ANOTHER OPINION: Philadelphia Owes More To Heroes’ Survivors

Filed under: Featured News,Government,Opinion |

THE LIVING FLAME Memorial in Philadelphia honors public-safety officers who have fallen in the line of duty. But what what about their families? It is they who must carry on.

My son, Matt, is a Pennsylvania State Trooper. It’s incredibly dangerous work. One need only glance at the current news headlines regarding Eric Frein, who was just convicted of killing one State Trooper and severely wounding another in an unprovoked sniper attack on a State Police barracks.

Although I am extraordinarily proud of my son, I confess to constantly worrying if he’ll make it home to his family every night. I cannot fathom the valor that he, his fellow state troopers, police officers, firefighters, prosecution detectives and paramedics possess to perform their critically important jobs in the face of constant danger. Philadelphia’s first responders are the best of us and are deserving of our respect and gratitude.

Sadly, far too many of Philadelphia’s first responders end up dying in the line of duty. We grieve as a city and pray for the surviving family members, but it’s not enough, in my estimation.

In an effort to better honor the ultimate sacrifices made by Philadelphia’s firefighters, police officers, paramedics and prosecution detectives, and to better provide for the families they leave behind, I recently introduced legislation to amend the existing “Hero Awards” section of the Philadelphia Code, which provides monetary benefits to the surviving spouse, dependent children or dependent parents of every firefighter, paramedic and police officer who perished in the line of duty while performing a heroic deed (in the judgment of the Hero Award Committee, a heroic deed‎ involves a special hazard or risk).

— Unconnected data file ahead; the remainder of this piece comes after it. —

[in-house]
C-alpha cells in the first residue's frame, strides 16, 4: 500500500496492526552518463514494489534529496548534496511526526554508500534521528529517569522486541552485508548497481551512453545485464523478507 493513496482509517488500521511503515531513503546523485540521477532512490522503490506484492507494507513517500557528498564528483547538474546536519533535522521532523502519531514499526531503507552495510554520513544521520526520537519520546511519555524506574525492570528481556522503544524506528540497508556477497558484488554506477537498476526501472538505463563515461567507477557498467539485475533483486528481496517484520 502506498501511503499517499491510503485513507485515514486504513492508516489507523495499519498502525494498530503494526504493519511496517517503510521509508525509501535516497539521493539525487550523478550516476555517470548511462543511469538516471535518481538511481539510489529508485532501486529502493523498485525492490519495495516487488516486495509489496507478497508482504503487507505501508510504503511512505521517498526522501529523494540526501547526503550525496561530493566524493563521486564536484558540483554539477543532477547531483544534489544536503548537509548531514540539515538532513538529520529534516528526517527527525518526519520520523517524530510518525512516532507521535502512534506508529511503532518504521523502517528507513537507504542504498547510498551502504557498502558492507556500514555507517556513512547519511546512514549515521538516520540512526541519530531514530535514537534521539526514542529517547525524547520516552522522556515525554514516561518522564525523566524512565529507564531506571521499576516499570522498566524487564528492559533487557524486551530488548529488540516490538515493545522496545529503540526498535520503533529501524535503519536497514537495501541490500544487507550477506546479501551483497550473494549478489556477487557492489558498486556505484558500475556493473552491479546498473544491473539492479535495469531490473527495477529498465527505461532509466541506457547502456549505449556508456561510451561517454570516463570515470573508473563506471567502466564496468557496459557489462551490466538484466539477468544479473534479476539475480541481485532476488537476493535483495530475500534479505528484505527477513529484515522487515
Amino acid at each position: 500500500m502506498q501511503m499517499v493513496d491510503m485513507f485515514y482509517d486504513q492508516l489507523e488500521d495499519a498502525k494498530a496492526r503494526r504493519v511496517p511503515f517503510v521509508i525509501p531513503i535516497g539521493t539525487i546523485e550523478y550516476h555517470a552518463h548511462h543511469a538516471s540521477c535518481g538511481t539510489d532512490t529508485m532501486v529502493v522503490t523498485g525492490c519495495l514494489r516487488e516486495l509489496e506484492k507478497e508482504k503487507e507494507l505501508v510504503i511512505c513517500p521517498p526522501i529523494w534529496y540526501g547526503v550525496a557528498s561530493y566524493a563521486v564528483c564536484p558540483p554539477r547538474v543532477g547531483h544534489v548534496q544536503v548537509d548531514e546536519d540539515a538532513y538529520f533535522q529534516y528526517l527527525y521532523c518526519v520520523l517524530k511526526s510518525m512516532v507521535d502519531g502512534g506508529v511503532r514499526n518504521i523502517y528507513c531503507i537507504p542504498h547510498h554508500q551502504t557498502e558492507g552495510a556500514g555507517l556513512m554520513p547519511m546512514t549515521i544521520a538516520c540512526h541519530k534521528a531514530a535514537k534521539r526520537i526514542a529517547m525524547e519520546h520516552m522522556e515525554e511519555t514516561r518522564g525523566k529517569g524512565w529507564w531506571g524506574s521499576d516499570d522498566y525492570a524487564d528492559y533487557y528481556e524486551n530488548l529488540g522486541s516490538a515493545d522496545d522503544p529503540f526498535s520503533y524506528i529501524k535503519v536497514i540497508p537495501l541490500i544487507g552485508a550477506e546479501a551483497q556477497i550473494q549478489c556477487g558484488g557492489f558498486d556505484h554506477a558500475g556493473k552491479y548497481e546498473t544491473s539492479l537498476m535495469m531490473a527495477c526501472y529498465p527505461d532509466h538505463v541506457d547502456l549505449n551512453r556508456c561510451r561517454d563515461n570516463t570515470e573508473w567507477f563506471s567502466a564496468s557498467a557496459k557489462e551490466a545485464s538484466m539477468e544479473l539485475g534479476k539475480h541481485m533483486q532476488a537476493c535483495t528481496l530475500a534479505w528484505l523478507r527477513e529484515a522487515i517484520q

Specifically, I proposed an amendment to Section 21-105 of the Philadelphia Code to raise the current Hero Award sum of $25,000 to $35,000. The Hero Award was last raised in 2002 by then-Councilman Jim Kenney. The cost of living has skyrocketed over the past 15 years, so an increase in the award for the surviving family members of first responders who died while in the line of duty is more than warranted. This is the right thing to do for the families of these heroes.

I have the utmost respect for our city’s firefighters, police officers, prosecution detectives and all those who lay their lives on the line every day to keep us safe. It’s important that we honor the memory of those made the ultimate sacrifice by taking care of the families they unfortunately leave behind.

I’m grateful to City Council President Darrell Clarke (D-5th) and Council Members Brian O’Neill (R-10th) and Cherelle Parker (D-9th).

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